Is Networking Overrated?

Young professionals are always encouraged and prescribed to “network, network, network!” to A) land that great starter or transition job B) gain awareness among industry leaders and C) discover advancement opportunities or find that dream job. While it is important to be social, adaptable and open to meeting professionals who may end up being a mentor or future supervisor, as the years roll on, it seems the concrete return on networking has a significant depreciation value. I say this as someone who networked rigorously for seven years after moving to Arizona from Seattle knowing a handful of people. There comes a point where you have to be extremely selective in your networking efforts.

Here in the vast Valley, I call it the “one-off” when networking. I have a folder of hundreds of business cards from people I have met over the last five years. They are all friendly, brilliant and successful people in their respective fields of work. I have always enjoyed the conversations with new colleagues and vendor contacts, even when they were brief. However, there are many cases where you never interact with that person again; or perhaps you catch a glimpse or quick hello on a second or third occasion. Courtesy and diplomacy are always the keys to a positive conversation, even if it isn’t likely to yield a long-term relationship or new business for either party. The reasons vary according to everyone’s situation, but they can include the following:

  1. You are located 45 minutes clear across the metro area.
  2. I don’t have the budget for your services, but wish I did.
  3. I already do what you do in-house.
  4. Your focus is B2B; while my core emphasis is B2C.

The situation is different of course when mixing and hobnobbing at university alumni events as the discussions are more about the different campuses, school pride/rivalries, degrees, travel and social interests.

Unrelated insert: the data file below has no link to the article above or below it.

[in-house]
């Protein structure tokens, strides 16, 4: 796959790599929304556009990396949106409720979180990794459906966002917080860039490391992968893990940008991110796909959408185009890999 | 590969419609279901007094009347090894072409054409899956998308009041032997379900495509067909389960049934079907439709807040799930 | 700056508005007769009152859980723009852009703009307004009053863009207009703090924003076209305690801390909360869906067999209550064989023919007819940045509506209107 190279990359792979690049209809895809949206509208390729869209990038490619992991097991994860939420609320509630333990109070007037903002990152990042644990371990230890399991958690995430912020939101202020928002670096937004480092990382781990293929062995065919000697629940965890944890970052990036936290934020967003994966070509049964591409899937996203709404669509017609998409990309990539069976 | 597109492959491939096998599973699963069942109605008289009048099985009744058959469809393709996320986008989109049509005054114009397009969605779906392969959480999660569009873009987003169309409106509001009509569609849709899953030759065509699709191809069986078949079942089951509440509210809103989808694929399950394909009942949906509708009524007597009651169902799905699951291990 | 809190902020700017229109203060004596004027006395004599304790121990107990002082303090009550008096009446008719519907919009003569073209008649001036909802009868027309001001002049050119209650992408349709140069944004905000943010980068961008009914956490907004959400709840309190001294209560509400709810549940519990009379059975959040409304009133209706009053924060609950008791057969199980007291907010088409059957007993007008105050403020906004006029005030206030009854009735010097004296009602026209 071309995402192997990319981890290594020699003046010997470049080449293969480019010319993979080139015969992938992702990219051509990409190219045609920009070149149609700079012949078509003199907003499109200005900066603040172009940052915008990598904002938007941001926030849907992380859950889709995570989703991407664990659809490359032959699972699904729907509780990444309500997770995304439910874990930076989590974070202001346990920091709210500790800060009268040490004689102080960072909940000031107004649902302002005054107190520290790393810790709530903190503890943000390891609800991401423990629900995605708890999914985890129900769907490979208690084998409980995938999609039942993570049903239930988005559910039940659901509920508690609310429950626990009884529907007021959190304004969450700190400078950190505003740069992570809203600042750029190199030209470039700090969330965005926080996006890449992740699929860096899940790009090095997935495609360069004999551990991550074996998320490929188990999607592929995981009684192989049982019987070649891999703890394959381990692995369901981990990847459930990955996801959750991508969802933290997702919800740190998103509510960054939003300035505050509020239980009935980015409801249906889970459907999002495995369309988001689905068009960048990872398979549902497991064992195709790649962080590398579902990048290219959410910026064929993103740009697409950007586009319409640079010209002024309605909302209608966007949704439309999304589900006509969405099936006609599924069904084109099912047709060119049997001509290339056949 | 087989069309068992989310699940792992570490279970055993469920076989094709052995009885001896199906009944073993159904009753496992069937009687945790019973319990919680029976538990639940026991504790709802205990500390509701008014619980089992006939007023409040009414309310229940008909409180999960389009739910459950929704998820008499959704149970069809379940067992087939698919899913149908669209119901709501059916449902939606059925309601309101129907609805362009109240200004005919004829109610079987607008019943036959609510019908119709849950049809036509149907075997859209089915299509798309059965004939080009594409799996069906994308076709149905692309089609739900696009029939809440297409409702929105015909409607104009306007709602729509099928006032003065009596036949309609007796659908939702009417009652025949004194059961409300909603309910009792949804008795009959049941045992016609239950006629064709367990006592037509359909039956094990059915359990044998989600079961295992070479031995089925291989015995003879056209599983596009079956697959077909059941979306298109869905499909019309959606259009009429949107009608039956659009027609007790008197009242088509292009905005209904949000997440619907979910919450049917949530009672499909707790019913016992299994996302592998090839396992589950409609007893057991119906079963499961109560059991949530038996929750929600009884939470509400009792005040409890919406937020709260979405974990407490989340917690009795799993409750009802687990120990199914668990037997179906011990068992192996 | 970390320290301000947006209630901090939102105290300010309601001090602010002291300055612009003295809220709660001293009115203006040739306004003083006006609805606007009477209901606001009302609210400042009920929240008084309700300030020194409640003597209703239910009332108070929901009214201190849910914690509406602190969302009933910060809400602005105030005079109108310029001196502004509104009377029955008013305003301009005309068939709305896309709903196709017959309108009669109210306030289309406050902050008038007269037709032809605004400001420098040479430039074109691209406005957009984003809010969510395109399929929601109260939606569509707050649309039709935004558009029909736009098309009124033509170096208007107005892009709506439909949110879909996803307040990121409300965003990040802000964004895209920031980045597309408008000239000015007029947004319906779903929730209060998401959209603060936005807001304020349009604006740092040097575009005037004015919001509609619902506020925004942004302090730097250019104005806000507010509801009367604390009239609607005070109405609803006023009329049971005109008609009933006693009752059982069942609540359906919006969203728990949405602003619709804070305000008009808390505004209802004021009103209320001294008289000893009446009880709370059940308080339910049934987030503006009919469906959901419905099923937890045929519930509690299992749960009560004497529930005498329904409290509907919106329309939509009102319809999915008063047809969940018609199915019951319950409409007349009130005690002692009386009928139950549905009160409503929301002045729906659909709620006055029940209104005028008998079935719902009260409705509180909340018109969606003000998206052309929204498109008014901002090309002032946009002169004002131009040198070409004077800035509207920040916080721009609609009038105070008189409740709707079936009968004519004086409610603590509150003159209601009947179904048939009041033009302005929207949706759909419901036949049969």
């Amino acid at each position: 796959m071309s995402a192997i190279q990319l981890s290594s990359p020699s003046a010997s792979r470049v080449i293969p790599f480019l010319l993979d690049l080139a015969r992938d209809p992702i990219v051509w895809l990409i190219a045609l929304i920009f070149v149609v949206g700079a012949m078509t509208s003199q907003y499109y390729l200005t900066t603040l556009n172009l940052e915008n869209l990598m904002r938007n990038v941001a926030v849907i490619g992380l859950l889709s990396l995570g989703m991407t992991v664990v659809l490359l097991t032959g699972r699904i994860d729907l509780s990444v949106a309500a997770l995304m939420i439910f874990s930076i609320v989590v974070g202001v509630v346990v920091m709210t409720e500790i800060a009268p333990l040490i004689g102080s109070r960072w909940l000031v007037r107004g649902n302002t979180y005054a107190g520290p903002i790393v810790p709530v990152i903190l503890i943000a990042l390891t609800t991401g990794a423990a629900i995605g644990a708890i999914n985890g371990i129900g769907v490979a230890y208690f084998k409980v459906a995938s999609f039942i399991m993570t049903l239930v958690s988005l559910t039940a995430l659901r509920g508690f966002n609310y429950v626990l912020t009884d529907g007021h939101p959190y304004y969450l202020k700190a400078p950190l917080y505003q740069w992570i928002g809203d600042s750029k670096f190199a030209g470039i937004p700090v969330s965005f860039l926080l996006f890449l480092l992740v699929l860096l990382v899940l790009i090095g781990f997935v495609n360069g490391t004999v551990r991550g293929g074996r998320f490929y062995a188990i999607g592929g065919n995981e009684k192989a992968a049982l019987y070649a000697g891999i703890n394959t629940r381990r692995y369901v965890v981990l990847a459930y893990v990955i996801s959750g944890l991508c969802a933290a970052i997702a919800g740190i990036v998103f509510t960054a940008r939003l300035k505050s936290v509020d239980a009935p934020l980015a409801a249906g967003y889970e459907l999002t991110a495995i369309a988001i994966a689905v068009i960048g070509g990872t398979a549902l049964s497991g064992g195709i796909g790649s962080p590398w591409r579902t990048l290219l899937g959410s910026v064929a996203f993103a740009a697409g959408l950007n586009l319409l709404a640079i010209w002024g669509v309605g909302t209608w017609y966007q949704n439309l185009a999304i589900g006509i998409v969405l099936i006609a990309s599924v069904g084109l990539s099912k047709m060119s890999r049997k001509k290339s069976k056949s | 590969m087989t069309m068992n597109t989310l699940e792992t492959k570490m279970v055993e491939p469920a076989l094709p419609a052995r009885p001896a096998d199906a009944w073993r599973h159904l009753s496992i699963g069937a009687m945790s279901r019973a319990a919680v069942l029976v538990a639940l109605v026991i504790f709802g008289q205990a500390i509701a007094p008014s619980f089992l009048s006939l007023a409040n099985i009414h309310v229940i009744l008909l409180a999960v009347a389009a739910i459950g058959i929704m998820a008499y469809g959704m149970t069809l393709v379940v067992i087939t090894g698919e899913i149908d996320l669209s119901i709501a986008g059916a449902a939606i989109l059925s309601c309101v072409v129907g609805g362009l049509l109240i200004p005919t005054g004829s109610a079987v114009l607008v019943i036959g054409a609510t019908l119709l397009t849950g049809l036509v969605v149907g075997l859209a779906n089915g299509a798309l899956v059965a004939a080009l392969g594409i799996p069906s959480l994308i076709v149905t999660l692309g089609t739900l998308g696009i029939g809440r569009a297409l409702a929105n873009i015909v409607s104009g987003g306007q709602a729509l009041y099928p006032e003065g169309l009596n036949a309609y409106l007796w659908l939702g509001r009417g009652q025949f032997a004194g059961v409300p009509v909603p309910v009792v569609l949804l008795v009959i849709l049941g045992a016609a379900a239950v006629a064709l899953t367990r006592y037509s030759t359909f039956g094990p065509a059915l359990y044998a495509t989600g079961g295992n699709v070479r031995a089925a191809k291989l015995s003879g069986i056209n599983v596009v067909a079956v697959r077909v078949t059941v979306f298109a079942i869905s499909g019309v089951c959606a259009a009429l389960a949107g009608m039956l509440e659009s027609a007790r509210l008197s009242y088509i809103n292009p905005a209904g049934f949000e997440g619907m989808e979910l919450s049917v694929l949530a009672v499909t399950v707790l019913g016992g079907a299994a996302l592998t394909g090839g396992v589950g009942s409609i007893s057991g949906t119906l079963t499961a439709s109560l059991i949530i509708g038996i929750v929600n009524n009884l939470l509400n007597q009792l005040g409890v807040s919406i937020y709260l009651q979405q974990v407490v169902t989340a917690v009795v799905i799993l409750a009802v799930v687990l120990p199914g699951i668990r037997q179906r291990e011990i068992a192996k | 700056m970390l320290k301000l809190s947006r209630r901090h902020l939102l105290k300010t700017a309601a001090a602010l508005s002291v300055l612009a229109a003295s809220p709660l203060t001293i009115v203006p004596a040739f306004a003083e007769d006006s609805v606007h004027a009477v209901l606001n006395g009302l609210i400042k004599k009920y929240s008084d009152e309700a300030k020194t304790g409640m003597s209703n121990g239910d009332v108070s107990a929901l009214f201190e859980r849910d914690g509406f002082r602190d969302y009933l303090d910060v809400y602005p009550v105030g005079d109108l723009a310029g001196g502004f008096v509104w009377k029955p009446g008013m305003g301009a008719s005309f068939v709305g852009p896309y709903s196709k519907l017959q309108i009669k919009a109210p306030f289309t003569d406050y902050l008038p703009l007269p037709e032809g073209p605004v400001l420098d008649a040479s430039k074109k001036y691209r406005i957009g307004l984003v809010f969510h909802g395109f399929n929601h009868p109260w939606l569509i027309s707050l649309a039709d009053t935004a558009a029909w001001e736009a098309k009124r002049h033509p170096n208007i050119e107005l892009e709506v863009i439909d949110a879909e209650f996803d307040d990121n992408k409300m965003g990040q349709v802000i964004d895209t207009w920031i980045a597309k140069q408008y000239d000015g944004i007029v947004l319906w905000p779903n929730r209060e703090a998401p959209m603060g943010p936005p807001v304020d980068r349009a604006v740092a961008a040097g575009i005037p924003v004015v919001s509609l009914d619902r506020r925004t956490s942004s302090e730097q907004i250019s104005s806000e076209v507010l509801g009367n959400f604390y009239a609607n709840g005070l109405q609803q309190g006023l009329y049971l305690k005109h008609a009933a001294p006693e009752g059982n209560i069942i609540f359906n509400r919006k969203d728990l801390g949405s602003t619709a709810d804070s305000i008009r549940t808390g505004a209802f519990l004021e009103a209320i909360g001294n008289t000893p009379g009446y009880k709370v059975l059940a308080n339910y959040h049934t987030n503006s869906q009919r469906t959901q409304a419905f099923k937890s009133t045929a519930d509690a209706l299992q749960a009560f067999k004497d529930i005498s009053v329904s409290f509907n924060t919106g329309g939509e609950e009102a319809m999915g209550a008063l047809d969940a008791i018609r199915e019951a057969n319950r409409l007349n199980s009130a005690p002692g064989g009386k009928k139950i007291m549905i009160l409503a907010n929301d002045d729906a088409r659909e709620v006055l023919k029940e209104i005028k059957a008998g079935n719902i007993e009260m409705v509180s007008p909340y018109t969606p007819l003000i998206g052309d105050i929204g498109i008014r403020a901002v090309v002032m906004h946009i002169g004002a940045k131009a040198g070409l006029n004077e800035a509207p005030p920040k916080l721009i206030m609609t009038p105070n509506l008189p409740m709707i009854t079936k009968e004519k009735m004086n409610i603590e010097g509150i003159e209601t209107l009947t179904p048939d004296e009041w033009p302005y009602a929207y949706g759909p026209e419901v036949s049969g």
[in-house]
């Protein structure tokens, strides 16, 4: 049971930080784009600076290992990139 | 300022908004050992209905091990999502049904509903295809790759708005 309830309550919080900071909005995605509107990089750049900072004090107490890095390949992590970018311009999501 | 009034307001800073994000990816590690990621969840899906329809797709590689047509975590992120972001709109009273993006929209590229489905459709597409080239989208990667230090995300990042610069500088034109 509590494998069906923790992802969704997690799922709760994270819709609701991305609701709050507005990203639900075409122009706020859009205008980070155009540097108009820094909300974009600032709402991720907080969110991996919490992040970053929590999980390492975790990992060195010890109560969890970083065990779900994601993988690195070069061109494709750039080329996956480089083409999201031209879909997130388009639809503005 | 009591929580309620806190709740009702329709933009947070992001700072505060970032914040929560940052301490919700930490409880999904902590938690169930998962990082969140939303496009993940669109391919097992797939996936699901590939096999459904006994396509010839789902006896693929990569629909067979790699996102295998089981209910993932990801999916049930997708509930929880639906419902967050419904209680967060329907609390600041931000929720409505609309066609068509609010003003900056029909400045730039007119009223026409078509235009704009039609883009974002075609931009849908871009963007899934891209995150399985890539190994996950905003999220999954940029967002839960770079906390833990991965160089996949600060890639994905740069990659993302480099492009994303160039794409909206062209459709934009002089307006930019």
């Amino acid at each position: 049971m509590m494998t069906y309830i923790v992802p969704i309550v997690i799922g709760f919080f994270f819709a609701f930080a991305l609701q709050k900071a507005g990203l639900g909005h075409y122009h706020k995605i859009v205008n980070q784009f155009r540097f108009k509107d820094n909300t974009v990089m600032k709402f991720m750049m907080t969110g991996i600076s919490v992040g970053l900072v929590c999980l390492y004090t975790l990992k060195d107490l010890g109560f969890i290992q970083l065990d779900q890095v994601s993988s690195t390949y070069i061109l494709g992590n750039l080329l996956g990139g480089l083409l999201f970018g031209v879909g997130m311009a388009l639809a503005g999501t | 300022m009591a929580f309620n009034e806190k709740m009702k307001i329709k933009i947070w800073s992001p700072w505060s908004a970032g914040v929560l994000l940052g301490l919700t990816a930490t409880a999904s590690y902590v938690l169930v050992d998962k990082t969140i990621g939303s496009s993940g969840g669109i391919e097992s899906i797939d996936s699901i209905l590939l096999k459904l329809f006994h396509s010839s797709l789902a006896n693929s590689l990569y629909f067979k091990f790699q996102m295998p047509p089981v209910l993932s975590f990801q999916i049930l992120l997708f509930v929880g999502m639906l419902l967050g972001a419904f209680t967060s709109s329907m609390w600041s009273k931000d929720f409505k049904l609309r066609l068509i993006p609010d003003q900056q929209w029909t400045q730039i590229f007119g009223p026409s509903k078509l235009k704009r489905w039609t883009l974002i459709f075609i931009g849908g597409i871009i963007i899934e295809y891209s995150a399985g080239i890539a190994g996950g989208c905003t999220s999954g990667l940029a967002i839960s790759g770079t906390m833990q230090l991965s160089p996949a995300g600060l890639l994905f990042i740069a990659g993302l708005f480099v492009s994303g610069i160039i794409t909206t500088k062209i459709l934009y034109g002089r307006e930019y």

It used to be that I would file contact cards in a folder with plastic page holders and sort them by sector (television producers, photographers, editors, marketing vendors, etc.). Of course, this is a rather obsolete practice given the ease in which you can pull up your LinkedIn contact scroll or scan your Twitter group lists. The intention is always there to keep the cards as a referral option for any colleagues seeking particular resources or services; thus a quick phone call, email or photocopy of the cards could help a colleague out.

Please don’t catch my drift wrong; I am not bashing networking. I still do it when I can and pick my spots in terms of timing and location. It isn’t always easy, as I am 25-35 minutes drive from most events and gatherings. I have a flex schedule in which I work until 6 p.m. and have the day off every other Monday. What this means is that by the time I arrive at some “happy-hour”-type functions, they are usually winding down or the gathering has dwindled significantly.

In the aftermath of a networking session, you are left with a stack of cards, which you may throw in a folder or a desk drawer. When the sun rises and everyone jumps back to their hectic, normal routines of work and life, many of your precious collected networking cards may inevitably start collecting dust in your top drawer with the rulers, those weird-colored pens you never use and old bottles of whiteout.

So I ask you ~ has a meeting at a networking function ever blossomed into new business or a new position?

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